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Mixed aqueous/aprotic

Schematic of a mixed aqueous-aprotic type Li-Air battery design

The aqueous/aprotic or mixed Li-air battery design is an attempt to unite advantages of both the aprotic and aqueous battery designs. Although there exist multiple hybrid designs, the common feature of these designs is a separated two-part (one part aqueous and one part aprotic) electrolyte connected by a lithium-conductingmembrane. A lithium metal anode is in contact with the aprotic side of the electrolyte while the porous cathode is in contact with the aqueous side. A lithium-conducting ceramic is typically employed as the membrane joining the two electrolytes.

Solid state

Schematic of solid-state type Li-Air battery design

The solid-state battery design eliminates problems at the anode/cathode interfaces associated with using a liquid electrolyte. It is also attractive from a safety standpoint as organic solvents, currently used in lithium-ion batteries (and employed in the aprotic Li-air battery design), are flammable and at high temperatures the use of an organic electrolyte can lead to rupture and ignition of the battery. Current solid-state Li-air batteries use a lithium anode, a ceramic, glass, or glass-ceramic electrolyte, and a porous carbon cathode. The anode and cathode are typically separated from the electrolyte by polymer-ceramic composites which enhance charge transfer at the anode and electrochemically couple the cathode to the electrolyte. The polymer-ceramic composites serve to reduce the overall impedance of the solid-state Li-air battery. The main drawback of the solid-state battery design is the low conductivity of most glass-ceramic electrolytes. Lithium aluminum germanium phosphate has been found to be an effective electrolyte, but the ionic conductivity of current lithium fast ion conductors are still lower than liquid electrolyte alternatives.


There are many challenges facing the design of Li-air batteries, which currently limits their use to the laboratory. One of the largest challenges lies in keeping the battery protected from the environment. Atmospheric oxygen must be present at the cathode, but the cathode can be degraded by humidity.


Most of the current limitations in Li-air battery development are seen at the cathode. One of the problems seen is incomplete discharge due to blockage of the porous carbon cathode with discharge product. The effect of pore size and pore size distribution is still poorly understood. Production of a cathode with high a pore size and ability to hold a large amount of Li2O2 is essential to Li-air battery development. Catalysts have shown promise in creating preferential nucleation of Li2O2 over Li2O, which is irreversible with respect to lithium.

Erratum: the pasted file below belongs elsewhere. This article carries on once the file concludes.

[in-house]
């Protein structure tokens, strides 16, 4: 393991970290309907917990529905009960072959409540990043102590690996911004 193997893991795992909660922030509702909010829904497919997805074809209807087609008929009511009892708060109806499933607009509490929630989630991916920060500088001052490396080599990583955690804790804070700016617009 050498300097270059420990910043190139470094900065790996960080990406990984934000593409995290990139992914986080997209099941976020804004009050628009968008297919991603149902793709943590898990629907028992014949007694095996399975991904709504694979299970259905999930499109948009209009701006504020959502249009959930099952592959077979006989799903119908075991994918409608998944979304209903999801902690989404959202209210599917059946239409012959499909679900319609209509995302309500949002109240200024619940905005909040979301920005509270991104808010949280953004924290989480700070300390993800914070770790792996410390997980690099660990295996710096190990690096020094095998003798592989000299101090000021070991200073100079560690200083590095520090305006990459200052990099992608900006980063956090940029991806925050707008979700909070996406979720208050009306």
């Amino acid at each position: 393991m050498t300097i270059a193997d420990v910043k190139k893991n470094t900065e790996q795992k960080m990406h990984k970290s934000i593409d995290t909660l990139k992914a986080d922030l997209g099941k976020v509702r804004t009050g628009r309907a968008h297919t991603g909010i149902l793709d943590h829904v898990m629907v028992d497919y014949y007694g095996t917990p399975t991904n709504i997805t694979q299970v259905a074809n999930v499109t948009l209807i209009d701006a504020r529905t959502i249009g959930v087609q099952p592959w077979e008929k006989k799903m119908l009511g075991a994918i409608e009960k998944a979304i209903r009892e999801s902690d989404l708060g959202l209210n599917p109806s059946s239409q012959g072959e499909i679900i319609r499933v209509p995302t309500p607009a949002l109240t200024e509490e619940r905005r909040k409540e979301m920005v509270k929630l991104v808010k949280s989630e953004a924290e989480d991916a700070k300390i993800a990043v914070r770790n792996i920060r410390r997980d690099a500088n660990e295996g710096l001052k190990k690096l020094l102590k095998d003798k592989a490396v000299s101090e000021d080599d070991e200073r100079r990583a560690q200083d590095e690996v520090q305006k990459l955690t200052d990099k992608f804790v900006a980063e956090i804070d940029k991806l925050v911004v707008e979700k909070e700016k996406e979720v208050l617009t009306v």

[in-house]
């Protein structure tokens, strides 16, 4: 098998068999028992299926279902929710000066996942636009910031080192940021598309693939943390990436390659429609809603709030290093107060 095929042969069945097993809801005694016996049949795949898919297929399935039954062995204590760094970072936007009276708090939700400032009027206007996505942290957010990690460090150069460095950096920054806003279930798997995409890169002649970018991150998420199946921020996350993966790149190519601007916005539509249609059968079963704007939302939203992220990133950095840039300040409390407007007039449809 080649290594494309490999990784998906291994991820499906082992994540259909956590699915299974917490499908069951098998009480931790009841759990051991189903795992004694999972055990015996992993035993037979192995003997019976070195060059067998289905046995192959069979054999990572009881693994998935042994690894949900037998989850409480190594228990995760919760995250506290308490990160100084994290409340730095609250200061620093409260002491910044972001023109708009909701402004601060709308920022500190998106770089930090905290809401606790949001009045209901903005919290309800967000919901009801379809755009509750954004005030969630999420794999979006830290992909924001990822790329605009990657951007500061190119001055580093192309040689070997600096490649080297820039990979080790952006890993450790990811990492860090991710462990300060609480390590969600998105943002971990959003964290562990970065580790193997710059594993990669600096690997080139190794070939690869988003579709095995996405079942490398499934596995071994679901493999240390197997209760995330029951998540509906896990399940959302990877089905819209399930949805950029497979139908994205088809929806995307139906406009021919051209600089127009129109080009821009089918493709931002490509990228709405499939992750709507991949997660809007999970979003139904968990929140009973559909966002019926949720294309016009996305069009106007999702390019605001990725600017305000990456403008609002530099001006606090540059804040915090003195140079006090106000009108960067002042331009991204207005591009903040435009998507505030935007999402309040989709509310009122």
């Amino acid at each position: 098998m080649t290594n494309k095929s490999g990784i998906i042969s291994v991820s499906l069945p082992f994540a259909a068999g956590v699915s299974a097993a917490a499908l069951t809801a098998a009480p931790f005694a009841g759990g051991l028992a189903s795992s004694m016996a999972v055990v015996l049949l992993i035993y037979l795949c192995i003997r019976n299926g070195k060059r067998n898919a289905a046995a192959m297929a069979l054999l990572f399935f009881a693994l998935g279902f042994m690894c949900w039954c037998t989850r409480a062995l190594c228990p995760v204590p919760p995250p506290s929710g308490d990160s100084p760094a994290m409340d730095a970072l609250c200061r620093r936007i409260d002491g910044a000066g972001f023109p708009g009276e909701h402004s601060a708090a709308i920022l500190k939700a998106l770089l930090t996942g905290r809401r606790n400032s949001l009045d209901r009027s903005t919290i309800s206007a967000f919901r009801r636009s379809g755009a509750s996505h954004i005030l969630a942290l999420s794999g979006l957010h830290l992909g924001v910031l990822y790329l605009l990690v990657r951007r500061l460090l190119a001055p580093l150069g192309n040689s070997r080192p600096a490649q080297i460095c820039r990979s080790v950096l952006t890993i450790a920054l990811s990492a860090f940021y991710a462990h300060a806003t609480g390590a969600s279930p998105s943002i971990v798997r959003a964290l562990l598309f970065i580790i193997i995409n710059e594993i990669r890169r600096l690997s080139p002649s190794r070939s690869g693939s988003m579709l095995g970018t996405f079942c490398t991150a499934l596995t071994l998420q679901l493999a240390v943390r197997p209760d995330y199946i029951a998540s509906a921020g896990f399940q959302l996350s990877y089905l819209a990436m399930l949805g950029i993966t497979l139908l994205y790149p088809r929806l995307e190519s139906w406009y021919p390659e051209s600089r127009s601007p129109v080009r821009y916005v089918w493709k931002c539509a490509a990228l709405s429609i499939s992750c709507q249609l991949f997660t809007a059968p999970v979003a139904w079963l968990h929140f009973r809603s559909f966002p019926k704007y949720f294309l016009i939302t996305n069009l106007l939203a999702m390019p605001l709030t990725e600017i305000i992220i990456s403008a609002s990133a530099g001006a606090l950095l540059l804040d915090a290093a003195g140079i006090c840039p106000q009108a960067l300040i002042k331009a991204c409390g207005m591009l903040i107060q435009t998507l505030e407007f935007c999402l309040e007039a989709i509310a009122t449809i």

The current anode of choice in Li-air batteries is metallic Li, as Li offers the highest energy density. Due to the reactive nature of Li, the main challenge in anode development is preventing the anode from reacting. New interfacial materials or solid-state electrolytes will prevent anode degradation. Another area of concern when using metallic lithium cathodes is dendrite formation, which will lead to a short circuit within the battery.


In current cell designs, the charge overpotential is much higher than the discharge overpotential. The presence of a significant charge overpotential indicates secondary reactions, besides recharging, are occurring. As a result, the electrical efficiency is only around 65%. There is some indication that catalysts, such as MnO2, Co, Pt, and Au can reduce the overpotentials, but the effect is still poorly understood. In addition, significant drops in cell capacity with increasing discharge rates have been observed by many researchers. The decrease in cell capacity is attributed to kinetic charge transfer limitations. Since the anodic reaction occurs very quickly, the charge transfer limitations are thought to occur at the cathode. Again, electrocatalysts could improve the charge transfer rate.


Long term battery operation requires chemical stability of all the components of the cell. Current cell designs show poor resistance to oxidation by the reaction products and intermediates. Many aqueous electrolytes are also volatile, and can be lost over time. One of the largest barriers to fully operable commercial cells is the development of effective environmental interfaces. Atmospheric oxygen is intrinsically required for cell operation, but the cell must be shielded from the environment, as water vapor can rapidly degrade the system.


The primary application for Li-air battery development is in automotive. The high specific energy densities and volumetric energy densities required for next-generation hybrid and electric vehicles are beyond current battery designs. Li-air batteries are attractive for any application where weight is a primary concern, such as in mobile devices. Flow batteries, such as the vanadium redox battery may offer better performance for applications such as off-grid power storagå.

Date: 2015-12-11; view: 733

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